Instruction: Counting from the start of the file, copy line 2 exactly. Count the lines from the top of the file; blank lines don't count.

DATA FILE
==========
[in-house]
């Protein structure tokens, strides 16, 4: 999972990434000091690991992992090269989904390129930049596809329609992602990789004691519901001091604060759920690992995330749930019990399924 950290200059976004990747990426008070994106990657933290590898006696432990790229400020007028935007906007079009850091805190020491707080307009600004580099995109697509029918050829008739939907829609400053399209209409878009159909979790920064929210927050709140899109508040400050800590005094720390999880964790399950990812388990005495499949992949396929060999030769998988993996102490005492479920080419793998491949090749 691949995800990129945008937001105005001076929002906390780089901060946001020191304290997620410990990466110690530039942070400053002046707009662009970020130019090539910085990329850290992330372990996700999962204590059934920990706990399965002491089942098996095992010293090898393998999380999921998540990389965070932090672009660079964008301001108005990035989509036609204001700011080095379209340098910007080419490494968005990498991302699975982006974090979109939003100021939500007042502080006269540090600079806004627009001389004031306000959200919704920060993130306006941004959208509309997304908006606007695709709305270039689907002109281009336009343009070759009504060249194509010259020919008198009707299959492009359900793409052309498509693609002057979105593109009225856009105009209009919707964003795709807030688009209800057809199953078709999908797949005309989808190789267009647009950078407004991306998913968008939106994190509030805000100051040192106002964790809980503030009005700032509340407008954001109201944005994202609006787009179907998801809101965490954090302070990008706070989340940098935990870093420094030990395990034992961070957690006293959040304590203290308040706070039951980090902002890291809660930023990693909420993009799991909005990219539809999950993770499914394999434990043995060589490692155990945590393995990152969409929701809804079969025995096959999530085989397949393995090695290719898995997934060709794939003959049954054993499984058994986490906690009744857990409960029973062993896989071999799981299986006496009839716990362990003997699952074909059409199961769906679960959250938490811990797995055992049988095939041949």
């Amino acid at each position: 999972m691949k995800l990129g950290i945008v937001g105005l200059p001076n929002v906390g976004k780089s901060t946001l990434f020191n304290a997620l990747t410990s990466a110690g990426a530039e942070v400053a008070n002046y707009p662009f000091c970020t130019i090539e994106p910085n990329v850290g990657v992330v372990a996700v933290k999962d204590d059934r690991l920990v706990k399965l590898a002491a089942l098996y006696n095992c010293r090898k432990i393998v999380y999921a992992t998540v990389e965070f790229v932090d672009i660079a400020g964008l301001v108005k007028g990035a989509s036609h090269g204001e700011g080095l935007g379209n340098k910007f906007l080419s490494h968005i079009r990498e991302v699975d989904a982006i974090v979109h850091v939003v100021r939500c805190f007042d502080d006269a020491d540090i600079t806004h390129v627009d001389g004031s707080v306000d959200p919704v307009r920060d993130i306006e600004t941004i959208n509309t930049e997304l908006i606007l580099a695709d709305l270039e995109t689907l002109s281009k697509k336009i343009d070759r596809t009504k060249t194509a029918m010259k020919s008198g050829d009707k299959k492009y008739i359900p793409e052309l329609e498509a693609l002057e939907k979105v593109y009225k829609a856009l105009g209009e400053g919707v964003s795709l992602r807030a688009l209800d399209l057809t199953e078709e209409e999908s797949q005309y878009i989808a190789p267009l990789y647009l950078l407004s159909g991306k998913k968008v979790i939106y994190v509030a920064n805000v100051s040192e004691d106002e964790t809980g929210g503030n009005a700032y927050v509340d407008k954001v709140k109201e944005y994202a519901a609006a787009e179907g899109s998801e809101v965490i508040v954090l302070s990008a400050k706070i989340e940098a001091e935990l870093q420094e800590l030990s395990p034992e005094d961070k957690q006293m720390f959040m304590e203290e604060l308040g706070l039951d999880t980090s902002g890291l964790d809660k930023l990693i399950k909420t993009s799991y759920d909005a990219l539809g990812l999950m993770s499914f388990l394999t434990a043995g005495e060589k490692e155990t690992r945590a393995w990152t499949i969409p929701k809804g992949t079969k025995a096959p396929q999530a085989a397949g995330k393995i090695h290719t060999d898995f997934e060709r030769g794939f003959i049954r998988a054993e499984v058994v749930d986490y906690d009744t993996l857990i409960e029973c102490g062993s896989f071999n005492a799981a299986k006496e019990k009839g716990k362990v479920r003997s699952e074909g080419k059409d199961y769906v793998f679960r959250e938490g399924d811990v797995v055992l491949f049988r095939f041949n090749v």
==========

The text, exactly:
């Protein structure tokens, strides 16, 4: 999972990434000091690991992992090269989904390129930049596809329609992602990789004691519901001091604060759920690992995330749930019990399924 950290200059976004990747990426008070994106990657933290590898006696432990790229400020007028935007906007079009850091805190020491707080307009600004580099995109697509029918050829008739939907829609400053399209209409878009159909979790920064929210927050709140899109508040400050800590005094720390999880964790399950990812388990005495499949992949396929060999030769998988993996102490005492479920080419793998491949090749 691949995800990129945008937001105005001076929002906390780089901060946001020191304290997620410990990466110690530039942070400053002046707009662009970020130019090539910085990329850290992330372990996700999962204590059934920990706990399965002491089942098996095992010293090898393998999380999921998540990389965070932090672009660079964008301001108005990035989509036609204001700011080095379209340098910007080419490494968005990498991302699975982006974090979109939003100021939500007042502080006269540090600079806004627009001389004031306000959200919704920060993130306006941004959208509309997304908006606007695709709305270039689907002109281009336009343009070759009504060249194509010259020919008198009707299959492009359900793409052309498509693609002057979105593109009225856009105009209009919707964003795709807030688009209800057809199953078709999908797949005309989808190789267009647009950078407004991306998913968008939106994190509030805000100051040192106002964790809980503030009005700032509340407008954001109201944005994202609006787009179907998801809101965490954090302070990008706070989340940098935990870093420094030990395990034992961070957690006293959040304590203290308040706070039951980090902002890291809660930023990693909420993009799991909005990219539809999950993770499914394999434990043995060589490692155990945590393995990152969409929701809804079969025995096959999530085989397949393995090695290719898995997934060709794939003959049954054993499984058994986490906690009744857990409960029973062993896989071999799981299986006496009839716990362990003997699952074909059409199961769906679960959250938490811990797995055992049988095939041949």